Fiona Stocker's Reviews > The Break

The Break by Marian Keyes
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really liked it

She's great craic, Marian Keyes. I've read a few of hers before and thought, there's a writer who doesn't put a word wrong. Besides being great craic, she's clever, for a so-called 'commercial women's fiction' writer. That's what she'd be classed as.

Whereas Colm Toibin who I've moved on to next would be classed as altogether more serious. And it shouldn't be so.

When I scored a copy of The Break for a dollar at my corner shop in a fairly remote part of Tasmania, I was pleased. Marian Keyes is clever because she manages to be all the things a reading woman such as me wants of a book in my busy mid-life. She's entertaining and engrossing; I look forward to catching up with the characters and the story at the end of every day. She's irreverent, in a real and authentic way that makes you feel it's okay not to be entirely serious and listening to the news all the time, at a time when the news is always pretty shit. And finally, she's always just quietly addressing something relatable, like staying married through your mid-life, and occasionally something important, like a lack of government sanctioned, public serviced, legal abortion services.

SPOILER ALERT. Three quarters of the way through this book one of the female characters has an unwanted pregnancy and the family (of women at this point) have to deal with the crisis, in Ireland, where abortion is still illegal. Keyes writes about it in a very real and pragmatic way which conveys both the emotional distress and logistical difficulties. The fear of going to prison if you're found to have ordered an abortion tablet online. The banal challenge of finding somewhere to stay in London when you go over to have the procedure there, getting back to Ireland on the plane when the patient is in pain, and finding someone who's available to pick the person up from the clinic when the mature adults in the story are either at work at commitments that can't be rearranged, or are men who aren't really well enough known to the patient.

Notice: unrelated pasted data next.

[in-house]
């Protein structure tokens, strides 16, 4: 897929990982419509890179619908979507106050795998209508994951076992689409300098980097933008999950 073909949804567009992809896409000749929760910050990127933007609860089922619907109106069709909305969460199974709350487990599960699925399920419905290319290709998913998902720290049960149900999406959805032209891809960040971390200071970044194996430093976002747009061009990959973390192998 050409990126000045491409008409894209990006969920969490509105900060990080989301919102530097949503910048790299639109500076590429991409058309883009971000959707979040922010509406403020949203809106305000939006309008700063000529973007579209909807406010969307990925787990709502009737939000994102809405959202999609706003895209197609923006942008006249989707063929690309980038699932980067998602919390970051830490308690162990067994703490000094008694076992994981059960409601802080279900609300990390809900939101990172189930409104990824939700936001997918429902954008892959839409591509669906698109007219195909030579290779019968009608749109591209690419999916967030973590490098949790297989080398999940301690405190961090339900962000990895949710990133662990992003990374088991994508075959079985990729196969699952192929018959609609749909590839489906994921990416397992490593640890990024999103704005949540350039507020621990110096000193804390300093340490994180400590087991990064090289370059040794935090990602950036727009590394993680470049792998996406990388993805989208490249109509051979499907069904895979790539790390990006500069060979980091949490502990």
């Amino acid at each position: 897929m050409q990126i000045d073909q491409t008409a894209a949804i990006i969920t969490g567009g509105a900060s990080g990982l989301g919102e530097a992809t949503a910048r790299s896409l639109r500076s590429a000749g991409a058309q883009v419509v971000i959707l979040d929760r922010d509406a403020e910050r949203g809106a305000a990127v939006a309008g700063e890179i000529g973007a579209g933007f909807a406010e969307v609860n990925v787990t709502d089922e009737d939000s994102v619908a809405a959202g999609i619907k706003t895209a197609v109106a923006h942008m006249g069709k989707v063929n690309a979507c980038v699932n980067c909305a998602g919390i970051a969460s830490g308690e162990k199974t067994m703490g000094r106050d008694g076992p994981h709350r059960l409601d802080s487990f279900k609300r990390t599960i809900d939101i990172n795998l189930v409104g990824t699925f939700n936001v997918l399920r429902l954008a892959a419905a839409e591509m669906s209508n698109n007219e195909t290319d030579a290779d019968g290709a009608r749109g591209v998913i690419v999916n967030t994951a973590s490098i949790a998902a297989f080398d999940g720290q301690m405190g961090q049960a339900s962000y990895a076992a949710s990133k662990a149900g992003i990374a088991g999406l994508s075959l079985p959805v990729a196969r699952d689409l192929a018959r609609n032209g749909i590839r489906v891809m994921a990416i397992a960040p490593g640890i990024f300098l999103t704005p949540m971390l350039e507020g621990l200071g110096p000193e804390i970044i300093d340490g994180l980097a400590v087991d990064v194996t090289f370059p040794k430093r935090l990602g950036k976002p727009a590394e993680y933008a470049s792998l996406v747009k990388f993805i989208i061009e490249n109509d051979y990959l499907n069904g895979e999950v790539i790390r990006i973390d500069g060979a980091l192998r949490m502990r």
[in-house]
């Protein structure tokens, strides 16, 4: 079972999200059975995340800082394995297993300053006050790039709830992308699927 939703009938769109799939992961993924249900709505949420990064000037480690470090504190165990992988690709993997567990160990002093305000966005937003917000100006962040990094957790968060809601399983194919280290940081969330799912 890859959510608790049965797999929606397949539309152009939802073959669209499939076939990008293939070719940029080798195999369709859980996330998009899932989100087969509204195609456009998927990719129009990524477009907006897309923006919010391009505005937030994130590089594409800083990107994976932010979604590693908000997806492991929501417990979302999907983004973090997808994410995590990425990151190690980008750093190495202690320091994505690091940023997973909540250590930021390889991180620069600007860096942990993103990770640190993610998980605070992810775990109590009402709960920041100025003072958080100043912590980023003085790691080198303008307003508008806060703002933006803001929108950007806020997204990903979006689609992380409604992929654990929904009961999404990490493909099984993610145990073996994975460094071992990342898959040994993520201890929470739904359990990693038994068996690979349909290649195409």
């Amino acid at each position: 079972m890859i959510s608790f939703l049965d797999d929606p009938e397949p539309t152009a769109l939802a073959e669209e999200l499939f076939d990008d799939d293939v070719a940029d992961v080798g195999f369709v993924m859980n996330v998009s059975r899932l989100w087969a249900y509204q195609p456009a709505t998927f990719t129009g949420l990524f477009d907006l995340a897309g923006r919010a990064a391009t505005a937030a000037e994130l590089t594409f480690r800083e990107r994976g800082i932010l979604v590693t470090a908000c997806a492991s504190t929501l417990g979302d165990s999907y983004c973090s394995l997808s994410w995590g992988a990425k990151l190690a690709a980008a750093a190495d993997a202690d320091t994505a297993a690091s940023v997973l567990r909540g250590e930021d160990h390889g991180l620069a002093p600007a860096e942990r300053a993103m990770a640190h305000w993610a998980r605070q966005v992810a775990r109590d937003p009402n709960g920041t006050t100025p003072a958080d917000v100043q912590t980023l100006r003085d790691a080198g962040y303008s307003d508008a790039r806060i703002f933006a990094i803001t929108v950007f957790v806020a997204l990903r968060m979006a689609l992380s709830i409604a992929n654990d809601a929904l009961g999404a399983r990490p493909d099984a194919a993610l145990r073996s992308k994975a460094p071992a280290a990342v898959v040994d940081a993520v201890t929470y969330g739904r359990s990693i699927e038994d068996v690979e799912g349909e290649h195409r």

Women all over the world can relate to this. There are no public service abortion clinics in Tasmania currently. Our state government struggles to sort this out, partly because it's difficult to find places to locate such clinics for the safety and privacy of those using them, and partly because our government is run by conservative men, some of whom appear to have religious views which make it difficult for them to get on with this part of their job.

The rest of this book is a story about a mid-life couple who have a bit of a crisis. It's very relatable. It made me feel better and more determined about my own marriage. It was a bit long winded towards the end, and the central character Amy resists getting back together again with Hugh a bit longer than she should have done. But it was a highly diverting read for at least a week.